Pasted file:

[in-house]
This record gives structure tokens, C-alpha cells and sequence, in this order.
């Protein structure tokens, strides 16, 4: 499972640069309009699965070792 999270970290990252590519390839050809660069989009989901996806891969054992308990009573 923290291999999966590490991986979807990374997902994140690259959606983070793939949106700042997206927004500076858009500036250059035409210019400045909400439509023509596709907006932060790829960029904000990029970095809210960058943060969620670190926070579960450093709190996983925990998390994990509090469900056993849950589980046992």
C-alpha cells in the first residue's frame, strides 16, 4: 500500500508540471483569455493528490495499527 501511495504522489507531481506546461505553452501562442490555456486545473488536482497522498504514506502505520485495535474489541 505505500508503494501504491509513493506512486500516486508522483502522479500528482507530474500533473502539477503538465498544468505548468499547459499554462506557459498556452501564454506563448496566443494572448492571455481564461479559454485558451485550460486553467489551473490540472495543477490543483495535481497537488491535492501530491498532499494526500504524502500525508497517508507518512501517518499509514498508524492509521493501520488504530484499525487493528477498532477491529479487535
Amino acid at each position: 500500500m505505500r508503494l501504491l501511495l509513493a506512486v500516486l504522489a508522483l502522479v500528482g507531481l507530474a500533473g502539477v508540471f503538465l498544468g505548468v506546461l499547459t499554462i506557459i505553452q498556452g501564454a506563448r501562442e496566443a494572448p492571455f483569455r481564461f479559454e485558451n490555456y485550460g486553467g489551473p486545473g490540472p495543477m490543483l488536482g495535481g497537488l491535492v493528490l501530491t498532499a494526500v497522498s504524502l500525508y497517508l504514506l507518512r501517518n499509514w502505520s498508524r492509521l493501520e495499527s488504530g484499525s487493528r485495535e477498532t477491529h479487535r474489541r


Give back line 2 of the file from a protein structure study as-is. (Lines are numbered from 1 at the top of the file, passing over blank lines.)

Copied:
This record gives structure tokens, C-alpha cells and sequence, in this order.